Post By: Breanna Aponte
My first job was flippin burgers at McDonalds. I needed a lot more than motivation haha. I’ve been a full-time entrepreneur since I was 20, but from the age of 14 to 20 I worked many jobs, sometimes 3-4 at a time. How? I was motivated!
When we work a job, we know it’s not our forever job; it’s our “right now” thing. So how do you become motivated to show up every day and make the best out of it?
Here are our tips:
1. Assign It a Purpose
When you assign anything in your life a purpose, it becomes more meaningful. It becomes clear what its purpose is. If you continue going to your job talking about how much you hate it and how bad you want to leave, then you will always hate it. However if you set goals like, “once I save up 10k I'm leaving” or “I'm going to work this job until my degree is paid for,” then your job has a purpose, and you will be more motivated to go each day.
2. Build your skills:
Even though most of you don’t like your job, think of all the opportunities there are to learn a new skill set and perfect it. For example, even though all I was doing was flipping burgers, I learned critical skills from that job that helped in life and the businesses that I have now. Here are some examples:
Responsibility: I learned what it meant to be responsible at the age of 14. Showing up to a job that wasn’t my ideal place to be, taught me to show up, roll up my sleeves, and get to work. Every day I showed up to work I CHOSE to earn my own money because I was learning what it meant to be an adult.
Time Management: Having a job taught me to be on time, show up prepared, and stop making excuses. I also had a crazy schedule that I had to juggle with cheerleading, babysitting, and trying to enjoy my summer. It taught me that when you plan things right, you feel great and can accomplish things without feeling overwhelmed.
Multitasking: Yes, I was flipping burgers but at the same time I had to mop that greasy floor every 30 minutes, fill up the meat trays, run to the back to pull inventory, check my phone when no one was looking (lol) and maintain a cheerful presence so that I didn’t give them any reason for firing me because I was saving up for my first car!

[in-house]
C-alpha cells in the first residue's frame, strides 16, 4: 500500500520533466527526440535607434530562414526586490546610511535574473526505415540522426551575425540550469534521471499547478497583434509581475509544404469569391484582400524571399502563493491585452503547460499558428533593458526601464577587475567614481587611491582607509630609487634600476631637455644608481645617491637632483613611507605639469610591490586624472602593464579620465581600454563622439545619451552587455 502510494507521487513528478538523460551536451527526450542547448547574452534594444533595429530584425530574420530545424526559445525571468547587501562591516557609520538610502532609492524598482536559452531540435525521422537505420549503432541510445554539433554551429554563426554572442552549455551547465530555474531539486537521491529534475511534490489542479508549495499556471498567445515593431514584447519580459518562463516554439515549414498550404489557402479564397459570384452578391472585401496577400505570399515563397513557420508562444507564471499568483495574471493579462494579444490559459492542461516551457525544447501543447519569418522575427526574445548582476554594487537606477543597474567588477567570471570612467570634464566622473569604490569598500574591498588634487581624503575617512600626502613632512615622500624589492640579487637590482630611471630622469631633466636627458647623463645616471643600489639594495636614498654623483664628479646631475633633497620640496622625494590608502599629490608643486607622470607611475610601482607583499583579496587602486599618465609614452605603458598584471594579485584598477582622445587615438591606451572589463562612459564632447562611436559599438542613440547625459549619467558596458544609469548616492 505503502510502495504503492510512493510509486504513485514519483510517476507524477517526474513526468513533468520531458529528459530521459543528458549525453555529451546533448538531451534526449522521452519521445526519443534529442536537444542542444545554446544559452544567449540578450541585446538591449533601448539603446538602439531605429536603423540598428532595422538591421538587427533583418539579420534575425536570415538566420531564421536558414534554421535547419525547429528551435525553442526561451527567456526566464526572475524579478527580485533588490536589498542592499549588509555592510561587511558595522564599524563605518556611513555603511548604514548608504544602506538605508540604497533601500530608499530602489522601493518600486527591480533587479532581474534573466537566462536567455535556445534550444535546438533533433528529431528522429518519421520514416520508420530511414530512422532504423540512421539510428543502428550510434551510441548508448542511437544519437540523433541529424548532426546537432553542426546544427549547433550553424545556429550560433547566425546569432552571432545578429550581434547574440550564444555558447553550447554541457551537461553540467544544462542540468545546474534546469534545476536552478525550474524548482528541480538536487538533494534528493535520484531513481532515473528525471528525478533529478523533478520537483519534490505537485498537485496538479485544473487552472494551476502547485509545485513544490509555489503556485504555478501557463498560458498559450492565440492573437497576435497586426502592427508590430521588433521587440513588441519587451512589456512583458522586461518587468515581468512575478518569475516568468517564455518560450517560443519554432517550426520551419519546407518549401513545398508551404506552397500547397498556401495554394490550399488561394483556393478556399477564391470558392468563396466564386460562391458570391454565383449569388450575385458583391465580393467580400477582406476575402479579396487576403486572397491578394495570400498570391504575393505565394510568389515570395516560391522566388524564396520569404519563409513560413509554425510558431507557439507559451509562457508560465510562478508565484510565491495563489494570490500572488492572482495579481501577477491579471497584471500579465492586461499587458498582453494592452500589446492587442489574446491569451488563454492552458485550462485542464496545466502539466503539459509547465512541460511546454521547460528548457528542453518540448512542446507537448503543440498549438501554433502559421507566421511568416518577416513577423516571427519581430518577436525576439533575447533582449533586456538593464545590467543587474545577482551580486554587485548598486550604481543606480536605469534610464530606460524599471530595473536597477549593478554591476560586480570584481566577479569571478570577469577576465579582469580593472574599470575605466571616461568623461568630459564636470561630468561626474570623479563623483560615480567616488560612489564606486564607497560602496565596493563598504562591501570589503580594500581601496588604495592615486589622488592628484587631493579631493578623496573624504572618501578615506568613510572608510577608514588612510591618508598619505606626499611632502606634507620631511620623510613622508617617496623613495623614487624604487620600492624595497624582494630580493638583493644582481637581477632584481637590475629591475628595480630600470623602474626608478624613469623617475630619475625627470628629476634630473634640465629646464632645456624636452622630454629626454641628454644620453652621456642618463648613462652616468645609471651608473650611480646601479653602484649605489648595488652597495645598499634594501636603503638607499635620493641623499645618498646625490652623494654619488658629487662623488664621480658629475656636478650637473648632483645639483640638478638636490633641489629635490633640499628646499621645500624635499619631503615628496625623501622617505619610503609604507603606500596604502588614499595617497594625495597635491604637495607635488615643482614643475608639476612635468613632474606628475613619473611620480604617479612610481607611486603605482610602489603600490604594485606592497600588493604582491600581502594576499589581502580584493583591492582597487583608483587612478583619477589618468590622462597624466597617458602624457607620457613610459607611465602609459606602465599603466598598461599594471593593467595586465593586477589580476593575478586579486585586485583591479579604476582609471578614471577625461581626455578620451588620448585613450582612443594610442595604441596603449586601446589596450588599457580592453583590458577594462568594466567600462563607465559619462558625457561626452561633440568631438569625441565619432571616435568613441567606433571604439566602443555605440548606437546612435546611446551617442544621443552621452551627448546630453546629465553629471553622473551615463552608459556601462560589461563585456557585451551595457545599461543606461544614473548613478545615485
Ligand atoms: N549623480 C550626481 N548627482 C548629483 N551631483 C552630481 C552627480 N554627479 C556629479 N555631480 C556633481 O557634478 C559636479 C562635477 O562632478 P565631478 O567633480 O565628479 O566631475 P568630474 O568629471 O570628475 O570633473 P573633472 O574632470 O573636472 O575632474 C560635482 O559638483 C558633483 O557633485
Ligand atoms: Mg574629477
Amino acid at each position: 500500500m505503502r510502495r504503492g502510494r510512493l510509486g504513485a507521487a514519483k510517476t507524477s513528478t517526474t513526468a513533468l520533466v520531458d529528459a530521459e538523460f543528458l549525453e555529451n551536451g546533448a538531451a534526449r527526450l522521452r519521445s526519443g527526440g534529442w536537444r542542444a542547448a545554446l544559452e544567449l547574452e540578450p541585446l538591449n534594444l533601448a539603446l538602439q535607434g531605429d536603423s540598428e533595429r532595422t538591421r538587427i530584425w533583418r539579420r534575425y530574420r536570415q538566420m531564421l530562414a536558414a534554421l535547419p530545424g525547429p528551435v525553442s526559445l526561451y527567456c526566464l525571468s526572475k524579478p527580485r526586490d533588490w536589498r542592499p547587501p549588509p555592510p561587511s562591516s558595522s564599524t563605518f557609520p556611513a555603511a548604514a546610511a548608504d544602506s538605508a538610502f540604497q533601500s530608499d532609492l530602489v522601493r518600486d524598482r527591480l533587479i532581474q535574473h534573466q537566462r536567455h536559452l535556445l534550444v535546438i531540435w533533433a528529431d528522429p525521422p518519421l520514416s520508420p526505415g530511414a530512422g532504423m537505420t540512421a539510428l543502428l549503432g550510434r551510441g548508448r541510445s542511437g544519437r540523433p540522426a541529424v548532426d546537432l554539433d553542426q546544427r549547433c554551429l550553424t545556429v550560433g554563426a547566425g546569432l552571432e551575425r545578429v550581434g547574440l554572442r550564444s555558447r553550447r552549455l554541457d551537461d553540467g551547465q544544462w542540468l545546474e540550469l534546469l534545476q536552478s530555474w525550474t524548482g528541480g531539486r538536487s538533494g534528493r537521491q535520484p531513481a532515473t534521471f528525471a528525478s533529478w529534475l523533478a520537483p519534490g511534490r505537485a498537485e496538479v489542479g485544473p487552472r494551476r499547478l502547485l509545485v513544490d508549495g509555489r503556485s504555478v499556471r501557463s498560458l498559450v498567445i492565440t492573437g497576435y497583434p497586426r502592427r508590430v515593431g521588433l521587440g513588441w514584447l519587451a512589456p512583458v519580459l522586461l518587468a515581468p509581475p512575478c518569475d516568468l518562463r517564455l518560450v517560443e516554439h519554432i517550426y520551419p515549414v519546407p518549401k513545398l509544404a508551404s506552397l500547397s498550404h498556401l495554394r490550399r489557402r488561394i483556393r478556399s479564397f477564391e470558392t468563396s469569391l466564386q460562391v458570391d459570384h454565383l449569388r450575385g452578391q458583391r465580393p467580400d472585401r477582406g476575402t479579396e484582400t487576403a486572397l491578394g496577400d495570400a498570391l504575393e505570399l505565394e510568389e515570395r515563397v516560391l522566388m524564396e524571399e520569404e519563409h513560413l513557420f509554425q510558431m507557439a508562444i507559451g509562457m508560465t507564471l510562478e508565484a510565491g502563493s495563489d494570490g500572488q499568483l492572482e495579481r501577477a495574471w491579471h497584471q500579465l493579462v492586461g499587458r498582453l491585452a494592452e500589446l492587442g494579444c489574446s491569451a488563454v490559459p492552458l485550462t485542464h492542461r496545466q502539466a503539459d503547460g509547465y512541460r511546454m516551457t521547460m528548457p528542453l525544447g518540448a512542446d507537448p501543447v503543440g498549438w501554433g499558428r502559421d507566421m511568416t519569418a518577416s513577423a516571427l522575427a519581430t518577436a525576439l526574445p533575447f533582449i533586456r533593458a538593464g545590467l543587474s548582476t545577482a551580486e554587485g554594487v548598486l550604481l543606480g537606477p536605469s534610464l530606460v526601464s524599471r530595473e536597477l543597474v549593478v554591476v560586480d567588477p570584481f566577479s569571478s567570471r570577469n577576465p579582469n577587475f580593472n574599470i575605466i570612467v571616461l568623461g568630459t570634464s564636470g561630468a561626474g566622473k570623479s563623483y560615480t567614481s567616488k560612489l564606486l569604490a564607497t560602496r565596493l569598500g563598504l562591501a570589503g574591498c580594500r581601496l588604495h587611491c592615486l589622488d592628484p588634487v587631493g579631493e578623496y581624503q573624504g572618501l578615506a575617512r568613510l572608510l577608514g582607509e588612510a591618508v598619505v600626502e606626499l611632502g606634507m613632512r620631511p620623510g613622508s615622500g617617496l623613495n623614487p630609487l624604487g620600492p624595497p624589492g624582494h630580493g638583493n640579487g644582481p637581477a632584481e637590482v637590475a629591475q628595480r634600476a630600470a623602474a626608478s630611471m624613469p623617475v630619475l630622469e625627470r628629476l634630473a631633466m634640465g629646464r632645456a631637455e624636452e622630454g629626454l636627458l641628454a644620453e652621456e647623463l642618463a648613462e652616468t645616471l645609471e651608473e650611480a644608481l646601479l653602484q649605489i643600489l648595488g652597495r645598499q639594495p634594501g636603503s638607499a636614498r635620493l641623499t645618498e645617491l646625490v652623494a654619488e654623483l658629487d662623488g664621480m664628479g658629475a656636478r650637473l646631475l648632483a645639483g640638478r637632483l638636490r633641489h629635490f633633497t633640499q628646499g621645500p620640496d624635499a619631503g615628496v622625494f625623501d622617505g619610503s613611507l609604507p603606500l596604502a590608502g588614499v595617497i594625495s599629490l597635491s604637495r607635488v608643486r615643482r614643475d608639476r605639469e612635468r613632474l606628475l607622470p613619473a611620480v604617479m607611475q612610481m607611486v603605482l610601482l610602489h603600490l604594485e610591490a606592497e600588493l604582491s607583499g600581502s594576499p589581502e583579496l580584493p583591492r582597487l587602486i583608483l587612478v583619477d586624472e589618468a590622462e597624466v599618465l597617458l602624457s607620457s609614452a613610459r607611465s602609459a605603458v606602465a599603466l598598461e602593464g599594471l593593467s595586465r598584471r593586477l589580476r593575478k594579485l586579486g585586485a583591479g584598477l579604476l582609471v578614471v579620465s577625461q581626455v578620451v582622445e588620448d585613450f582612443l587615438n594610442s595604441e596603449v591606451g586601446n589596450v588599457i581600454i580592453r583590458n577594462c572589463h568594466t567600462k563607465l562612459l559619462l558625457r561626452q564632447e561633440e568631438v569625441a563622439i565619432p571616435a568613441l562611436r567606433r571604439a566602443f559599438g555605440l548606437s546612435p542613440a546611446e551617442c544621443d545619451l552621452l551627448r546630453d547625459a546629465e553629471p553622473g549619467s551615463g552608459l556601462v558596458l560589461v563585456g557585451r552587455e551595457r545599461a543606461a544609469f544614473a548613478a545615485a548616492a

Now if I can find opportunities to skill build working at McDonald's, you have no excuse for your job.
3. Build relationships:
This is my favorite part of making a job you hate work to your benefit. This exact reason is why I have been so successful in life. I build relationships anywhere I am. You have to take your situation and make it make sense for you.
I was 16 working at Dots (a clothing store for women) as a sales floor rep. I HATED their clothing (our little secret), but I had to sell it to women every day. I had to say things like “wow, that looks so good on you” or if it looked terrible, “let’s try this one.”
At the age of 16, I had no idea how the skill of selling ugly clothes would make me a great businesswoman. I didn’t even know I wanted a business at that age. Those skills showed up later in my life when they mattered most.
Working at Dots, I met soooo many women. I remembered them when they would come back to shop, and they would always ask for Bre, if I wasn’t the one greeting them at the door. As I got older, I realized working there and building relationships with the customers taught me how to network, which is basically going up to a stranger and selling yourself.
It also taught me how to speak with confidence and plays a massive role in why I feel so comfortable helping women, giving advice, and speaking into their lives. Some of the women I met while working there ended up showing up in my life with different opportunities. (Never underestimate God because he will use the most random people to deliver your blessings.)
Lastly, my co-workers ranged from college students to mothers, some who started around the time I had and some who were there for years. I made sure to build individual relationships with each of them, which made going to work fun because I felt like I was working with friends. Drop the “tude” and try being a pleasant person and watch how your work atmosphere changes. Build relationships so work doesn’t feel like a “job”.
I hope these tips help you look at your job in a new light and encourage you to find opportunities to learn and grow from the process.